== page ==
Occupy the ‘Hood


This one is just going to be a stub. I would have liked it to be a full-length post, but a) I’m running out of time in the week, and b) there’s other stuff that I want to get said before Movie Friday. So I will instead just invite you to read about something I think is very cool and important:

Just one week into the Occupy Wall Street movement, some activists identified what they considered a major flaw in the organising process, saying that people of colour in the United States were left out of the initial mobilisation. From the start, the Occupy movement has prided itself on representing “99 per cent” of the population, meaning they have vastly different experiences from the highest earning one per cent, who have a much stronger ability to control and affect both the financial system and the government.

But some activists view the 99 per cent claim critically, saying that they were not included, and therefore the claim is problematic. As soon as Malik Rhaasan began to use Facebook and Twitter for his idea of “Occupy the Hood”, an Occupy sub-organisation that would aim to bring people of colour into the organising process, it began to catch on. Between the two outreach tools, the group has more than 7,000 followers from around the world, and at least five major US cities have organised their own chapters.

I mentioned some aspects of this phenomenon before, but the fact is that the problems plaguing the middle class in the United States have been the reality for black and brown Americans for many years. The police brutality leveled against peaceful protesters is also nothing new to black Americans – at least nobody has been shot for wallet possession yet.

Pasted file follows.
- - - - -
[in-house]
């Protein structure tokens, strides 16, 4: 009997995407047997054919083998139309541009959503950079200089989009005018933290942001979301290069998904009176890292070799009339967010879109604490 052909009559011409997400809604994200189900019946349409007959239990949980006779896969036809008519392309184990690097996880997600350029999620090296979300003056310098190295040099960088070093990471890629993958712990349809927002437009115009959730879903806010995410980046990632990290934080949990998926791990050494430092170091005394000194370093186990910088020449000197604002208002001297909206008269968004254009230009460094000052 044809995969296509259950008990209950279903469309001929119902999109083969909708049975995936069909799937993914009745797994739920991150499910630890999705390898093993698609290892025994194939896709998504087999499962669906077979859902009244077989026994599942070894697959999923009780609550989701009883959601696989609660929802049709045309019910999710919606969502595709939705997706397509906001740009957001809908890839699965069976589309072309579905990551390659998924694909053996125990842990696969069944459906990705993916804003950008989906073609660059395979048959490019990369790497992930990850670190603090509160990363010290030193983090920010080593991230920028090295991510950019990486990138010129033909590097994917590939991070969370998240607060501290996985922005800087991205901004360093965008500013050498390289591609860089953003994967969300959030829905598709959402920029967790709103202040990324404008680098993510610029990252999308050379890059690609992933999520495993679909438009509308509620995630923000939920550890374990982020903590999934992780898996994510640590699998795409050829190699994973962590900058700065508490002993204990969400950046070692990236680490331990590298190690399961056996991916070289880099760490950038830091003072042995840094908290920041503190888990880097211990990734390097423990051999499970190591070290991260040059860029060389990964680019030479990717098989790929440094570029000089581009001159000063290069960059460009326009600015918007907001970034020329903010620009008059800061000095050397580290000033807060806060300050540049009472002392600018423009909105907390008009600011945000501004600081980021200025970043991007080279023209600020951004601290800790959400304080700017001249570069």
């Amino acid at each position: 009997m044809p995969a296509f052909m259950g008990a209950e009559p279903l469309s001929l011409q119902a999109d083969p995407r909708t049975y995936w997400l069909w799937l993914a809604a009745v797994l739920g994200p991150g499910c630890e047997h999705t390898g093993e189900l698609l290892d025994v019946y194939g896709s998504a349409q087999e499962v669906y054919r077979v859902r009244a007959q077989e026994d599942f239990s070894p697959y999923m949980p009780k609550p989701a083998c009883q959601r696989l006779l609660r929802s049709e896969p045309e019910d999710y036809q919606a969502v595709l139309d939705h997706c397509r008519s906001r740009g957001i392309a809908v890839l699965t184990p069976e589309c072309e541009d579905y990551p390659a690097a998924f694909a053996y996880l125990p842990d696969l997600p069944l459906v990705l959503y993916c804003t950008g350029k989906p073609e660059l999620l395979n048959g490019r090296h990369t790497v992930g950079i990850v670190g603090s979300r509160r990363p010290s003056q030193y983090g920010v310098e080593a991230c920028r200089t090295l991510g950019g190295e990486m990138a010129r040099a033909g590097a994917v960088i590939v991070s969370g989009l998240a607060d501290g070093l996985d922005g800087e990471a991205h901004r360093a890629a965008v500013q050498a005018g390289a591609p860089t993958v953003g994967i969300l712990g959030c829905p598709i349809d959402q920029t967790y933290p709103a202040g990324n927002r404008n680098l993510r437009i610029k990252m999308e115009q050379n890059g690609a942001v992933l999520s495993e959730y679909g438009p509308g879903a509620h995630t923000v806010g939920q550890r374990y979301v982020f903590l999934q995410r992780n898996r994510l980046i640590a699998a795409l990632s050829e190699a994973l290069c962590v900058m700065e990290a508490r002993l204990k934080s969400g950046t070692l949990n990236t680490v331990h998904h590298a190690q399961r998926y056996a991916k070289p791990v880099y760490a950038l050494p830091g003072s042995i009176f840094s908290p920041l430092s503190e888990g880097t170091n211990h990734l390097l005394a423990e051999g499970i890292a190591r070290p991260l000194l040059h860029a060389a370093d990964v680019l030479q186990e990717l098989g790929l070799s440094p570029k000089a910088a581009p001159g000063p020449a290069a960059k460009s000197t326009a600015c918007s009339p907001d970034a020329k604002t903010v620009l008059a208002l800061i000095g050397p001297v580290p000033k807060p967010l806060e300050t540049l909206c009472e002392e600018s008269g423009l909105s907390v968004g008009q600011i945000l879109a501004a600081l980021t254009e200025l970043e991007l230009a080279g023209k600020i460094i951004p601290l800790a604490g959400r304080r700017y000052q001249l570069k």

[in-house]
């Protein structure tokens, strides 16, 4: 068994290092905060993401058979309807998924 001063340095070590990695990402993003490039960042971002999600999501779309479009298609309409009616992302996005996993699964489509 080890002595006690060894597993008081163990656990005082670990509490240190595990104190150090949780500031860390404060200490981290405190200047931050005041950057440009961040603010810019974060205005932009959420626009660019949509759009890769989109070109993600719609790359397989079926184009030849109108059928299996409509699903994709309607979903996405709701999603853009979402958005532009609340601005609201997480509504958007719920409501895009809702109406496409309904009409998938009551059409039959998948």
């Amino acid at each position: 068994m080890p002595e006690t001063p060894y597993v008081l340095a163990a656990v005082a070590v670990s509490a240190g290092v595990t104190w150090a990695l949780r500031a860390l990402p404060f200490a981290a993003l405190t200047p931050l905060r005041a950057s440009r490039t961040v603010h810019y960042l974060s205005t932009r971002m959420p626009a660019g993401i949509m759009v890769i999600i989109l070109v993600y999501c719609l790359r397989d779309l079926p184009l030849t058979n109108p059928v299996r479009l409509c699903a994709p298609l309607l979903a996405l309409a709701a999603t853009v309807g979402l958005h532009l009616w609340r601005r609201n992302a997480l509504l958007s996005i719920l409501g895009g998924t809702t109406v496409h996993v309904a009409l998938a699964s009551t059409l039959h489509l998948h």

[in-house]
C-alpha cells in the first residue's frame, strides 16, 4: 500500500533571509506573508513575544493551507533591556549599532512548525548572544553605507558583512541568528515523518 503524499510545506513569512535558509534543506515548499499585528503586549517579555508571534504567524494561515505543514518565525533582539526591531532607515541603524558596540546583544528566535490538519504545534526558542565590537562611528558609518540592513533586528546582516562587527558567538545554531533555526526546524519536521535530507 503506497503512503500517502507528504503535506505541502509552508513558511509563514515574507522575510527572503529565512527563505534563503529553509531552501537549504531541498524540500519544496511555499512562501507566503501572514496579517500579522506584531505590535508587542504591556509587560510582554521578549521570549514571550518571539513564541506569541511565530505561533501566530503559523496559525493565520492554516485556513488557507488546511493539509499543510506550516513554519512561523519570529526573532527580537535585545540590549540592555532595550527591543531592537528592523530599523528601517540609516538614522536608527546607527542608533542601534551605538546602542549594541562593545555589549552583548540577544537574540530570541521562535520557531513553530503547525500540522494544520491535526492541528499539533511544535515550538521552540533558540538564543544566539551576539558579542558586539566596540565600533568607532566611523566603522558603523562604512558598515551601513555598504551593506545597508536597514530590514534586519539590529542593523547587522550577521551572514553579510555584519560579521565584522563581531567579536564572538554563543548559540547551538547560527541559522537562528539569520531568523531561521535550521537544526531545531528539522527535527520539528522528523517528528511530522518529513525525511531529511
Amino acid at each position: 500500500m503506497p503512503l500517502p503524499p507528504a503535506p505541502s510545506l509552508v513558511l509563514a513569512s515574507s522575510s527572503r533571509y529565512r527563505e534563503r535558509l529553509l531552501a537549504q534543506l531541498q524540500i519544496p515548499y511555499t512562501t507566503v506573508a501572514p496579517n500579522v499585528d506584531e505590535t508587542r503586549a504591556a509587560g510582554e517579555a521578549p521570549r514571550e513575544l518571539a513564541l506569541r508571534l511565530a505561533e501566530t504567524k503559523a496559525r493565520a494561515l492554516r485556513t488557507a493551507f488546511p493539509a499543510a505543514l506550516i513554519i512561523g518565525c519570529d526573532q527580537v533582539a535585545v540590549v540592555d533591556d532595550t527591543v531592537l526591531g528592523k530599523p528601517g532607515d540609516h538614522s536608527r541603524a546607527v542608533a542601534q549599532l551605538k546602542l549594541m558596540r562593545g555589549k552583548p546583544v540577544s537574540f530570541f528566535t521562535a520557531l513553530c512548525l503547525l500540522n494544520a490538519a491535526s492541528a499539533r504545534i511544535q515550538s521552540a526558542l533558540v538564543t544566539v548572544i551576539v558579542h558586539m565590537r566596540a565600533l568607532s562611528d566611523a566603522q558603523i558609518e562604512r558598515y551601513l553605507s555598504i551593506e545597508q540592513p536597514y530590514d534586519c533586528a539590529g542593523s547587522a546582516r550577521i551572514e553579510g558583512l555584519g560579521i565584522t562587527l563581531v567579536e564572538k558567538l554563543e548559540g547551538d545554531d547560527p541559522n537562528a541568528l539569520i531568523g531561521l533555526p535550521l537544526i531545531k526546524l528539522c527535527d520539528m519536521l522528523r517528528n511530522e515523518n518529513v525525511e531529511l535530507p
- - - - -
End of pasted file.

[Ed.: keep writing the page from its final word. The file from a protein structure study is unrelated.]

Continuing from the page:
The fact is that you can’t talk about issues of economic inequality without talking about racism – they are strongly linked. The irony inherent fact that it has taken an international financial catastrophe for the rest of the country to recognize that an unfair political and financial system is a problem is not lost on those who have been scholars of racism. And while I’m glad that we’re finally angry enough to do something about the system, I’m more glad that groups like Occupy the ‘Hood aren’t letting the opportunity to raise important issues pass by.

There’s nothing really specific to report here, but I am following OtH on Twitter and am glad that these issues aren’t being swept under the rug in the interest of “sticking to the main focus”.

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Comments

  1. thztds says

    I happened to catch the Smiley & West show this past weekend (Tavis Smiley & Cornel West radio program) talking about the Occupy movement. West suggested that one of the reasons for lower turnout among minorities is that this type of protest carries a reasonable risk of arrest, and that being arrested when one is black or brown is often a significantly different experience than being arrested when one is white. Even if the charge is a relatively tame “unlawful assembly.”

    Of course, this program aired the weekend after West himself was arrested for demonstrating on the steps of the Supreme Court.

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